Bitcoin (BTC) might be struggling to break the $36,000 resistance for the past three weeks, but bulls now have one less thing to worry about: cascading futures contracts liquidations.
One might be under the impression that a $1 billion liquidation is usual for Bitcoin. Still, traders tend to remember the most recent exaggerated movements more than any other price shifts, especially when the price crashes and people lose money.
This negativity bias means that even when various price impacts with equal intensity occur, the unpleasant emotions and events have a more significant effect on a trader’s psychological state.
For example, multiple studies show that winning $500 from playing the lottery is two to three times less ‘impactful’ than losing the same amount from the gambler’s personal wallet.
Currently, we are six and a half months into 2021 and there have been only 7 times where a $1 billion or larger long contract liquidation has occurred. So, rather than being the norm, these are very unusual situations that can only take place when traders are using excessive leverage.
More importantly, there hasn’t been a $1 billion short-seller liquidation even when Bitcoin rallied 19.4% on Feb. 8. These liquidations just show how leverage longs tend to be more reckless, leaving less margin on derivatives exchanges.
While retail traders use high leverage and eventually fall victim to liquidations, more intuitive traders that bet on a price drop are likely fully hedged and doing ‘cash and carry’ trades.
This is one of the three reasons why $1 billion futures liquidation should not be a concern right now.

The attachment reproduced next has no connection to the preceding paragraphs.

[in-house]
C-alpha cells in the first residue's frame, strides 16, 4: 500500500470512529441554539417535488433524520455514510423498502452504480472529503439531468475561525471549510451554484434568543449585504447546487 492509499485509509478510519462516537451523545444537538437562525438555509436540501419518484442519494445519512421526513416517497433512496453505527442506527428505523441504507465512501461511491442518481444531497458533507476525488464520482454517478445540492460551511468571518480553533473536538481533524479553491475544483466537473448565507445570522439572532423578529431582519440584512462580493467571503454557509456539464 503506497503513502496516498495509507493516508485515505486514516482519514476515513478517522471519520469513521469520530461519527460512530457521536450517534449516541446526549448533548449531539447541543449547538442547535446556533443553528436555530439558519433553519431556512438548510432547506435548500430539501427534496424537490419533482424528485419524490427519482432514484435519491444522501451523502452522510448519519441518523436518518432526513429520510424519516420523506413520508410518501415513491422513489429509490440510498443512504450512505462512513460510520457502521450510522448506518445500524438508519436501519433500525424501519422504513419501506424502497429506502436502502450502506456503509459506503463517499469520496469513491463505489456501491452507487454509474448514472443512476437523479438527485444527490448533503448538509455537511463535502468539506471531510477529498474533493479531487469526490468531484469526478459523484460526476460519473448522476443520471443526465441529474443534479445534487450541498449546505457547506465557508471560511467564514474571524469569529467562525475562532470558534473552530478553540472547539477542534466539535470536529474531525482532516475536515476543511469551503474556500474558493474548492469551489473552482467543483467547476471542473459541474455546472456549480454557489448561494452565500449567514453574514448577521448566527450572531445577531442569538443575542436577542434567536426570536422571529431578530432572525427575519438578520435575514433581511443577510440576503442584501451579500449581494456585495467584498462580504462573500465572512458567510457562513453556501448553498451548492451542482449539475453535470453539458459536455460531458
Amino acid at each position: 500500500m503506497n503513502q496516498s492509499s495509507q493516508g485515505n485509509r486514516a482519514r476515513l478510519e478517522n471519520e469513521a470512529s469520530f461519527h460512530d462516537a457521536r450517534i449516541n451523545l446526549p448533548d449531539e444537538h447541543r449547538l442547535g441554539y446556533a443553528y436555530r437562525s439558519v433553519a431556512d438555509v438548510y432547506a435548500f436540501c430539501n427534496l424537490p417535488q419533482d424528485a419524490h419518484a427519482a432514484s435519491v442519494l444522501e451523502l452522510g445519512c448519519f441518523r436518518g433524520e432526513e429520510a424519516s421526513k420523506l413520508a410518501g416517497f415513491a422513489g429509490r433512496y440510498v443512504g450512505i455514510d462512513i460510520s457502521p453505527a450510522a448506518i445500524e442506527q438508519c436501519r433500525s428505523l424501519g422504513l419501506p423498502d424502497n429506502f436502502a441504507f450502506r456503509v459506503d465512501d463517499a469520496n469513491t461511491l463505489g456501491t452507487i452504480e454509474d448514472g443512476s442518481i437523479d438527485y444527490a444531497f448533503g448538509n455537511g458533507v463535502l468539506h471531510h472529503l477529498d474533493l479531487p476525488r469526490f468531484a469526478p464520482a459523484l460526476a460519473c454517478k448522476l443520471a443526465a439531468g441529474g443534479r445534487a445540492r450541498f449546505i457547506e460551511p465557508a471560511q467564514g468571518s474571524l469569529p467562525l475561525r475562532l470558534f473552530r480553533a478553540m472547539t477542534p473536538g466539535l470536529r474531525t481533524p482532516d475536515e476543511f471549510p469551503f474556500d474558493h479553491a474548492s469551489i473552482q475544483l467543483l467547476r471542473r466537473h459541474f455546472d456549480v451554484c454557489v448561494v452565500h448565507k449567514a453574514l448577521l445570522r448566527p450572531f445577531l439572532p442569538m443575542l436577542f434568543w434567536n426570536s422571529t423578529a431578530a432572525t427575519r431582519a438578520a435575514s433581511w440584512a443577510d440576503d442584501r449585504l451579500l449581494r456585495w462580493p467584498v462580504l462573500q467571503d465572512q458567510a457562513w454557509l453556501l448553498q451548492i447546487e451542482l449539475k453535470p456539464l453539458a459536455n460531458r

Cash and carry trades have a low liquidation risk
The quarterly futures contracts usually do not trade at par with regular spot exchanges prices. Usually, there is a premium when the market is neutral or bullish and it ranges from 5% to 15% annualized.
This rate (known as the basis) is often comparable to the stablecoin lending rate because the decision to postpone settlement means sellers demand a higher price, and this causes the price difference.
This situation creates room for arbitrage desks and whales to buy Bitcoin at regular spot exchanges and simultaneously short the futures to collect the futures contract premium.
Although these traders will be displayed as ‘short interest’, they are effectively neutral. Thus, the result will be independent of the market moving up or down.
Today, longs are far from over-leveraged
Traders were ultra bullish on Bitcoin price as it rallied to a $65,800 high, but this sentiment flipped to bearish after the brutal long contracts liquidations between May 11 and May 23 as BTC crashed 53% from $58,500 to $31,000.
Looking at the perpetual contracts (inverse swaps) funding rate is a good way to measure investors’ sentiment. Whenever longs are the ones demanding more leverage, the indicator will become positive.
Since May 20, there hasn’t been a single day where the 8-hour funding rate was higher than 0.05%. This evidence indicates that buyers are unwilling to use high leverage, and without it, it’s harder to create $1 billion or higher liquidations.
Open interest also crashed when Bitcoin price imploded
Every futures contract needs a buyer and seller of the exact same size, and the open interest measures the aggregate notional in U.S. dollars. This means that as Bitcoin price moves down, so does the indicator.
The above chart shows how the futures open interest surpassed $20 billion by mid-March. During that period, a $1 billion liquidation represented a mere 5% of the outstanding total.
Considering the current $11.8 billion open interest, the same $1 billion amount would represent 8.5% of the aggregate number of contracts.
In a nutshell, it is becoming much more difficult for cascading liquidations to take place…
Read More: cointelegraph.com